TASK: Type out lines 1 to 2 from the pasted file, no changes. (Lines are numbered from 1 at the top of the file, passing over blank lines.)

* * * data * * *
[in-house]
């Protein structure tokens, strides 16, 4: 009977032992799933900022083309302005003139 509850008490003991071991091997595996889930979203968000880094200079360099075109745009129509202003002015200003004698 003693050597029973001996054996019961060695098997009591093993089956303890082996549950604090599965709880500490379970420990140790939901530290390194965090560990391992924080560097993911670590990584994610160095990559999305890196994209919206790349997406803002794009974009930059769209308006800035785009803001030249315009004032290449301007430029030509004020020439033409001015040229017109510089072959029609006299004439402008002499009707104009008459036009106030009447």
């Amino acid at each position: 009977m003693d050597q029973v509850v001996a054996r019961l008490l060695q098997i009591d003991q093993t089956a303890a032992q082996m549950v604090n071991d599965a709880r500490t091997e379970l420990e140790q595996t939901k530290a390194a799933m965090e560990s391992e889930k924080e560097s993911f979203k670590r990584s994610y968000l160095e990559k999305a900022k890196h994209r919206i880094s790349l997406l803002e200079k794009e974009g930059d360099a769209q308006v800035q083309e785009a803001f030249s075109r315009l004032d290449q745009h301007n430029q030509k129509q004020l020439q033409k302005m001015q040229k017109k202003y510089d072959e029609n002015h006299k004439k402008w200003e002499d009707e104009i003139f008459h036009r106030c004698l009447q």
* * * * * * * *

[in-house]
């Protein structure tokens, strides 16, 4: 009977032992799933900022083309302005003139 509850008490003991071991091997595996889930979203968000880094200079360099075109745009129509202003002015200003004698 003693050597029973001996054996019961060695098997009591093993089956303890082996549950604090599965709880500490379970420990140790939901530290390194965090560990391992924080560097993911670590990584994610160095990559999305890196994209919206790349997406803002794009974009930059769209308006800035785009803001030249315009004032290449301007430029030509004020020439033409001015040229017109510089072959029609006299004439402008002499009707104009008459036009106030009447």